Safer ratios, riskier portfolios: Banks׳ response to government aid
Ran Duchin and
Journal of Financial Economics, 2014, vol. 113, issue 1, 1-28
Using novel data on bank applications to the Troubled Asset Relief Program (TARP), we study the effect of government assistance on bank risk taking. Bailed-out banks initiate riskier loans and shift assets toward riskier securities after receiving government support. However, this shift in risk occurs mostly within the same asset class and, therefore, remains undetected by regulatory capital ratios, which indicate improved capitalization at bailed-out banks. Consequently, these banks appear safer according to regulatory ratios, but show an increase in volatility and default risk. These findings are robust to controlling for credit demand and account for selection of TARP recipients by exploiting banks׳ geography-based political connections as an instrument for bailout approvals.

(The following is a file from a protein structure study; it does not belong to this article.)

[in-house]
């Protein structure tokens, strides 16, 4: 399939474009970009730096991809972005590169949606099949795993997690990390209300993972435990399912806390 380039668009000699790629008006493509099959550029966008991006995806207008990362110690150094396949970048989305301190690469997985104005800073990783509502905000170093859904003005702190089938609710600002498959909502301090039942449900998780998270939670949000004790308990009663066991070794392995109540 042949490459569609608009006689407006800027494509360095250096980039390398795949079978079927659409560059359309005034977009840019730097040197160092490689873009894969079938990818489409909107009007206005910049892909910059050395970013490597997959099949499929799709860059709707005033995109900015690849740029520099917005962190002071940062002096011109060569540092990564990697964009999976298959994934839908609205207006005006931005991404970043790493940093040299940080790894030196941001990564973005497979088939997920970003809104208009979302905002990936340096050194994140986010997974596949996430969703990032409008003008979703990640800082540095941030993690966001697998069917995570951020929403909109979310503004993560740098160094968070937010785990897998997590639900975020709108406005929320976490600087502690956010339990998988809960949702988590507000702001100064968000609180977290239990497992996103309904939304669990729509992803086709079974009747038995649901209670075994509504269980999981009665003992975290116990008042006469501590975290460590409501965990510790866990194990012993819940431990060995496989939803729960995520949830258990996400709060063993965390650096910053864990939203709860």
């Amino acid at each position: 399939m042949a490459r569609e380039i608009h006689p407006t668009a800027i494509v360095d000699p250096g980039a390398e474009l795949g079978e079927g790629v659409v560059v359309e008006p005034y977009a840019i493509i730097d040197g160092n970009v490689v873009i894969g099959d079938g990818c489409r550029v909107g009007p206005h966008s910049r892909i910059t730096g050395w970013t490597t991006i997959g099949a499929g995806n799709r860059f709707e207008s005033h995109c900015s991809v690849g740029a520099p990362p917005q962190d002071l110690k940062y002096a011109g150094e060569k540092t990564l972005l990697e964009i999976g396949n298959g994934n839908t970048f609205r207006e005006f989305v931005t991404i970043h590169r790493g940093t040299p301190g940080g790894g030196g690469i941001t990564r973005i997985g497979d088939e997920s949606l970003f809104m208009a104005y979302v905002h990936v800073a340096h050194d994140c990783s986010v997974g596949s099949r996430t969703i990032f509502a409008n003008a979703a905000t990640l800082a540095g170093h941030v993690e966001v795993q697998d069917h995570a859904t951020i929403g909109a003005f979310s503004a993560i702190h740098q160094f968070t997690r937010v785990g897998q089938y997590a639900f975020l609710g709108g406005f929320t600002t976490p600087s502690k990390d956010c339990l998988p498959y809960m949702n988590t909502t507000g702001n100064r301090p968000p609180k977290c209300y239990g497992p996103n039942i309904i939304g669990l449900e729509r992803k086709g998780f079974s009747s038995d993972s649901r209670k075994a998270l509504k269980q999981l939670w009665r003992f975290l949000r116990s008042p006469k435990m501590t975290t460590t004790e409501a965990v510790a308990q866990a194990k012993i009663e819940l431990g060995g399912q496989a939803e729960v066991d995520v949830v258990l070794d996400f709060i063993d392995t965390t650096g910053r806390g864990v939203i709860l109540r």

Keywords: Bailout; TARP; Risk; Lending; Financial crisis; Moral hazard; Banking (search for similar items in EconPapers)
JEL-codes: E51 G01 G21 G28 (search for similar items in EconPapers)
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Persistent link: https://EconPapers.repec.org/RePEc:eee:jfinec:v:113:y:2014:i:1:p:1-28
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